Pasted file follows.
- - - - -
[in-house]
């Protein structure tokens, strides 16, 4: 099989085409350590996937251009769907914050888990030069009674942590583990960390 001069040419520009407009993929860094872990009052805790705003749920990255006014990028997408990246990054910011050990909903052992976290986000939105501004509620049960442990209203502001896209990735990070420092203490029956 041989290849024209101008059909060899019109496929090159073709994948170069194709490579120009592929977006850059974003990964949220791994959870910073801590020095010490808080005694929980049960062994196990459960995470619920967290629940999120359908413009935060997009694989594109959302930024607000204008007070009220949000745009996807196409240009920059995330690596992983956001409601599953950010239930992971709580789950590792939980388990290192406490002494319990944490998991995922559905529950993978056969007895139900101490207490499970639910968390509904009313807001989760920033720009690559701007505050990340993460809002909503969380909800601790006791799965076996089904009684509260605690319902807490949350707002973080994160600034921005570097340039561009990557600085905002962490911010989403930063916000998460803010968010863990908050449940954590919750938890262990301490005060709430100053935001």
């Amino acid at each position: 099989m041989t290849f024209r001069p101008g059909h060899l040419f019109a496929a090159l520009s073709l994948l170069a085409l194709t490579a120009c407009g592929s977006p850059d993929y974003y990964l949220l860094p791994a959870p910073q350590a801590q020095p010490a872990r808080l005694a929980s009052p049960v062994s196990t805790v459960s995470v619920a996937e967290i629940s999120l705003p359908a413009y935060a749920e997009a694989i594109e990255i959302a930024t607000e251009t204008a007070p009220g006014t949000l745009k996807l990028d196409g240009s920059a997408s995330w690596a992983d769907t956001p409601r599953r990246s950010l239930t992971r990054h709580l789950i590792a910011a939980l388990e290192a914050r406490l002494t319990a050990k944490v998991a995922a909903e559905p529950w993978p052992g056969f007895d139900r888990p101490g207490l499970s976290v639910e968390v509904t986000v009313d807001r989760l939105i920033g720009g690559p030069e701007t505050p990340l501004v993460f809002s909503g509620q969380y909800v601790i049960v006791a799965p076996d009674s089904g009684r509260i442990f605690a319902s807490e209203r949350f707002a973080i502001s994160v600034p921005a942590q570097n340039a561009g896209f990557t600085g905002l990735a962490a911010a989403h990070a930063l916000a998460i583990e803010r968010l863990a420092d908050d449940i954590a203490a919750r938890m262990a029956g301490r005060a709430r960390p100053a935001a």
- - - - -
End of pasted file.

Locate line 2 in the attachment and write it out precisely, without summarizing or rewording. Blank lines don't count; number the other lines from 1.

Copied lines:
């Protein structure tokens, strides 16, 4: 099989085409350590996937251009769907914050888990030069009674942590583990960390 001069040419520009407009993929860094872990009052805790705003749920990255006014990028997408990246990054910011050990909903052992976290986000939105501004509620049960442990209203502001896209990735990070420092203490029956 041989290849024209101008059909060899019109496929090159073709994948170069194709490579120009592929977006850059974003990964949220791994959870910073801590020095010490808080005694929980049960062994196990459960995470619920967290629940999120359908413009935060997009694989594109959302930024607000204008007070009220949000745009996807196409240009920059995330690596992983956001409601599953950010239930992971709580789950590792939980388990290192406490002494319990944490998991995922559905529950993978056969007895139900101490207490499970639910968390509904009313807001989760920033720009690559701007505050990340993460809002909503969380909800601790006791799965076996089904009684509260605690319902807490949350707002973080994160600034921005570097340039561009990557600085905002962490911010989403930063916000998460803010968010863990908050449940954590919750938890262990301490005060709430100053935001």